Homosexuality starts in primary school: report

Activists take part in the 16th local edition of the homosexual, bisexual and transgender visibility march - Gay Pride - in the eastern French city of Strasbourg on June 10, 2017. A report has revealed that children are engaging in homosexuality while in primary schools. PHOTO | PATRICK HERTZOG | AFP

Children are engaging in homosexuality while in primary schools, a report has revealed.

The report indicates that most cases of same-sex hook-ups reported in secondary schools had their background in primary schools.

The report by a special investigation team on last year’s school unrest , which was presented to Education Cabinet Secretary Fred Matiang’i recently, also identified social grouping as source of the practice.

It says students who are lesbians are absent-minded, lack concentration in class and are very secretive.

Other characteristic include girls buying bananas and test tubes for ‘use’ in their dormitories, hostility towards the opposite sex, affection to same gender and possessive friendship.

Girls write love notes to fellow girls, girls behaving like men, funny hairstyles and dress codes, indecent behaviours such as touching other girls’ privates, pairing and constantly being together, sharing beds and holding hands.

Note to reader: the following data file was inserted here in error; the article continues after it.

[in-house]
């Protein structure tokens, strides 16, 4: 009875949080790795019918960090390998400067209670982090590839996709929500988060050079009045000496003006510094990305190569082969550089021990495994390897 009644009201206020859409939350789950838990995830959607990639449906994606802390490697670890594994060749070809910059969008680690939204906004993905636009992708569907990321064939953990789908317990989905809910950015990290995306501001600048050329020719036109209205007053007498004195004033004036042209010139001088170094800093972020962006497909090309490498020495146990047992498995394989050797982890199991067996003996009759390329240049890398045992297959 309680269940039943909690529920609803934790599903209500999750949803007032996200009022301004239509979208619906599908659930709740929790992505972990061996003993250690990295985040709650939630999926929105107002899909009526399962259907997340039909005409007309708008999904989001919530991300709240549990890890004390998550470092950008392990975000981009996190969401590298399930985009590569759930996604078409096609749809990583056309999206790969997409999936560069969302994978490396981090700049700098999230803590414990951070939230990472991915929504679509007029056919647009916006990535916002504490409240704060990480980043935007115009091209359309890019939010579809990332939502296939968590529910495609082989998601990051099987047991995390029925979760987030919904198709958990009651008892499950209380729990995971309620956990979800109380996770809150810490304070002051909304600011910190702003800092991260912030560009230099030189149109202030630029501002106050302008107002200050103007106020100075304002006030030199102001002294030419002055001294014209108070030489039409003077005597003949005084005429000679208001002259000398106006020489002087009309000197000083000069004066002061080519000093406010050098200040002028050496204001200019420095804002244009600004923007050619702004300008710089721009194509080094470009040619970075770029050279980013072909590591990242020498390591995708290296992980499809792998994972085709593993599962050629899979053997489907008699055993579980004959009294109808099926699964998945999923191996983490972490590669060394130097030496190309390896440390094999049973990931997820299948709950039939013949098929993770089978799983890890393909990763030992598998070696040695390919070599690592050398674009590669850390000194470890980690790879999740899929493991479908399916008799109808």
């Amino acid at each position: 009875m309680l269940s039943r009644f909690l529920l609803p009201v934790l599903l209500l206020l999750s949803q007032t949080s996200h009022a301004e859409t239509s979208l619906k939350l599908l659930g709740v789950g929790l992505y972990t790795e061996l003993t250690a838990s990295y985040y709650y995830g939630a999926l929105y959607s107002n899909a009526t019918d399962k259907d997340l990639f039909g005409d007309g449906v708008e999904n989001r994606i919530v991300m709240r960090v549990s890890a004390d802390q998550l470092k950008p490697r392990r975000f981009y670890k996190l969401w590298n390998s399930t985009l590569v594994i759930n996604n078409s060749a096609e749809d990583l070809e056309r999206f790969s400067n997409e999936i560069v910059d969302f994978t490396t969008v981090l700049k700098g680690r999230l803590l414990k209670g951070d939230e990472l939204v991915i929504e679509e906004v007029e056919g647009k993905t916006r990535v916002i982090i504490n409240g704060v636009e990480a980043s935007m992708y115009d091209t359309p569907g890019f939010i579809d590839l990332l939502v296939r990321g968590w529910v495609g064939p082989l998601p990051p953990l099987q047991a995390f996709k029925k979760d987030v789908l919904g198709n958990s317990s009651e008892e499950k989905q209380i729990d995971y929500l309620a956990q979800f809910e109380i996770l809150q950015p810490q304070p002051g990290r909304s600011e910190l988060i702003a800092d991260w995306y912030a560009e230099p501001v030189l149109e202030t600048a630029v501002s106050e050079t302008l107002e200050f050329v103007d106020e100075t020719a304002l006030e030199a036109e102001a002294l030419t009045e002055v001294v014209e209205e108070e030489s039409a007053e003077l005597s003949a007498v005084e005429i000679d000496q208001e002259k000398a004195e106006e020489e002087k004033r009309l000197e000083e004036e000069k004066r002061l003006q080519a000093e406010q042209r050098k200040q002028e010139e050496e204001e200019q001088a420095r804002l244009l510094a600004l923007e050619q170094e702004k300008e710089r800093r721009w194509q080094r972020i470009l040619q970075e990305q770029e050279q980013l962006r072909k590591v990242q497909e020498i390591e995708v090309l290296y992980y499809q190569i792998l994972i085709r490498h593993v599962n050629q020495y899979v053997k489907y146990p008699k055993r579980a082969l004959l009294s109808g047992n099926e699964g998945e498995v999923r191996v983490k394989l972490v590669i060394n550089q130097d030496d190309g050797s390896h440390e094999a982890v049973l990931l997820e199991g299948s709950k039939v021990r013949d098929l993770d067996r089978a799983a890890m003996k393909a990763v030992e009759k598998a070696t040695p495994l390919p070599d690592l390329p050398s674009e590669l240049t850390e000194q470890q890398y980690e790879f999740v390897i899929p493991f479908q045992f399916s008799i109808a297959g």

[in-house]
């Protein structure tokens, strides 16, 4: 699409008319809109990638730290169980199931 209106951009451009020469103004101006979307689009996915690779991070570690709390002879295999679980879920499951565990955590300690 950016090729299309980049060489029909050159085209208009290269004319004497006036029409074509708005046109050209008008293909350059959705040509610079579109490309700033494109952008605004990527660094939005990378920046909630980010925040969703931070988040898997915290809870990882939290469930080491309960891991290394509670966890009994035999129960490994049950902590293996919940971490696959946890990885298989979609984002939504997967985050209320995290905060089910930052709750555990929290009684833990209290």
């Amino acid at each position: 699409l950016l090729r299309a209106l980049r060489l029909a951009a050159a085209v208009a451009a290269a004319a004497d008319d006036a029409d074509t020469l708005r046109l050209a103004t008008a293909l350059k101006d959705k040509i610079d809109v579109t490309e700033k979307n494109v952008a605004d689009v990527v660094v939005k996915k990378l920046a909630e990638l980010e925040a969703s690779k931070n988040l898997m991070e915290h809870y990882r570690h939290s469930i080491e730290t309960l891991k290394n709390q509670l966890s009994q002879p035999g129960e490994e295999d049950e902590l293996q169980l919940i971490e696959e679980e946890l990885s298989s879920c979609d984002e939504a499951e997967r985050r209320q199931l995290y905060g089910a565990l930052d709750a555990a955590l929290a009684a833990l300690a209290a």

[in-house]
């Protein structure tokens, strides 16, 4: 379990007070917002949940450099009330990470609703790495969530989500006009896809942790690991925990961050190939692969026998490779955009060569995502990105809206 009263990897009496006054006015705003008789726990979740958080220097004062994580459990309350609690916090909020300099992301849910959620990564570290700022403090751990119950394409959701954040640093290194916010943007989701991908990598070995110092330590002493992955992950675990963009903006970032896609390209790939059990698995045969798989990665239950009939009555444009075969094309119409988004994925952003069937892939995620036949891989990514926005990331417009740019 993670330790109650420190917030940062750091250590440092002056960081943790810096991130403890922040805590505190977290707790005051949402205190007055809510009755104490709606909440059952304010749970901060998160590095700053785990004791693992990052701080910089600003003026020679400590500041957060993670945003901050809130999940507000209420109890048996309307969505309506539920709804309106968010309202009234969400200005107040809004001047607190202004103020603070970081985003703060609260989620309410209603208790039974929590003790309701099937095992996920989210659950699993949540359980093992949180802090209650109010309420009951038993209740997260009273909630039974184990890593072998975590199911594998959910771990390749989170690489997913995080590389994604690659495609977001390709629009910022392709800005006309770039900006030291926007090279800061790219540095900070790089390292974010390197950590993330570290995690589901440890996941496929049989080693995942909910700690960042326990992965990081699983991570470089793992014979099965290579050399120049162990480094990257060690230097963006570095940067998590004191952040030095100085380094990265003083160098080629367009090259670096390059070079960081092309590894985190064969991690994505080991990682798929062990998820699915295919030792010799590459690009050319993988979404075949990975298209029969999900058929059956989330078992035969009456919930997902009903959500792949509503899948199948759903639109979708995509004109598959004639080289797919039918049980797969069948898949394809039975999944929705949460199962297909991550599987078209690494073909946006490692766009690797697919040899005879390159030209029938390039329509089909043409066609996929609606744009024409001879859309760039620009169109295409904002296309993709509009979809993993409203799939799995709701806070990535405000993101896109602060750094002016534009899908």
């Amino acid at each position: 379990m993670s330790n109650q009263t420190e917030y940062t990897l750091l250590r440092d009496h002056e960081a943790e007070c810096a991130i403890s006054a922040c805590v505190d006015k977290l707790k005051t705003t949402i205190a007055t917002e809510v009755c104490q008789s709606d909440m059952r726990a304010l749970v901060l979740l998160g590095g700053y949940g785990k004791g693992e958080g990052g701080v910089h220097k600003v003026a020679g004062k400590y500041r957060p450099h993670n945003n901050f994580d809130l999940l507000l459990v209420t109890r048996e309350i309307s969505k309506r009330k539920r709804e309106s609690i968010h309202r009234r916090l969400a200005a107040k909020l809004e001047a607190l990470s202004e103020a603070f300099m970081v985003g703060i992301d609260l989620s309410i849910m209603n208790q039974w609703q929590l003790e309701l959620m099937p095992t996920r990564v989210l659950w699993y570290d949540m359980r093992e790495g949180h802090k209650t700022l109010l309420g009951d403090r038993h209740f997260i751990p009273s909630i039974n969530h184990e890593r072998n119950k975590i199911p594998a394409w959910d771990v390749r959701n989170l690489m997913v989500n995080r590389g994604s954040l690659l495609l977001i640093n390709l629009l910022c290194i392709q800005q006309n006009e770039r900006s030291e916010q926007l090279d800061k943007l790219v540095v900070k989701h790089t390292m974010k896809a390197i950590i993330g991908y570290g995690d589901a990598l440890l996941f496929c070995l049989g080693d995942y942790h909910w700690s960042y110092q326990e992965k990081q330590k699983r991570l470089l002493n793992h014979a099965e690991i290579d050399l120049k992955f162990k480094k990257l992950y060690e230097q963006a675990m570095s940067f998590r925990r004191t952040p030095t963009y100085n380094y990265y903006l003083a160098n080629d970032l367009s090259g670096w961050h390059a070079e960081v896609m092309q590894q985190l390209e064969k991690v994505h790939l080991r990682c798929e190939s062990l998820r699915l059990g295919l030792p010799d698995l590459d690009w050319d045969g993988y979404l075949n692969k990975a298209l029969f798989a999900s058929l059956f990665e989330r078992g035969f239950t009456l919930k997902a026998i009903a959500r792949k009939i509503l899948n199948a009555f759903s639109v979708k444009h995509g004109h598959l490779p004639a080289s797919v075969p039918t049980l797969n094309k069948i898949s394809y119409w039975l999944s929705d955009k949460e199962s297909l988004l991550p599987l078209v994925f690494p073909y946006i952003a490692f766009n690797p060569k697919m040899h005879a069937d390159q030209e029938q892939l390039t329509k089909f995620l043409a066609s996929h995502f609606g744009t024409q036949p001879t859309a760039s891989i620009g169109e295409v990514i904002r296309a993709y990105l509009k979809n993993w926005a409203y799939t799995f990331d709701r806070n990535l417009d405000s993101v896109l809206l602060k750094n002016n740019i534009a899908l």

The report says those who are gay are attracted to other boys, share gifts and even beds, discomfort in female company, a feminine character, possession of condoms, possessive friendship, sagging of trousers and they are shy and very friendly.


“It is important to note that most teachers avoided mentioning the occurrence of the issues. This could be due to secrecy or fear associated with the issues,” states the report.

The report notes that students who engage in lesbianism and homosexually are either suspended, transferred to other schools, referred to boards of managements for disciplinary action or they are guided and counselled.

However, some respondents said the problem was not so serious while others said it is not evident.

“Most of the students were adolescents struggling with challenges of growing up including self-awareness, self-esteem, the need for acceptance and recognition,” says the report.

It adds that in the absence of necessary guidance and counselling, the children are left on their own to learn from their peers or any other persons whom they interact with.


“Investigations carried out on unrest in schools established that some of the perpetrators of the incidents were from dysfunctional families,” it adds.

The investigations were carried out in two phases, which involved field visits and desk review of relevant documents between August and November last year.

Some 97 schools were visited, out of which three were private secondary schools, with students, teachers and principals being interviewed.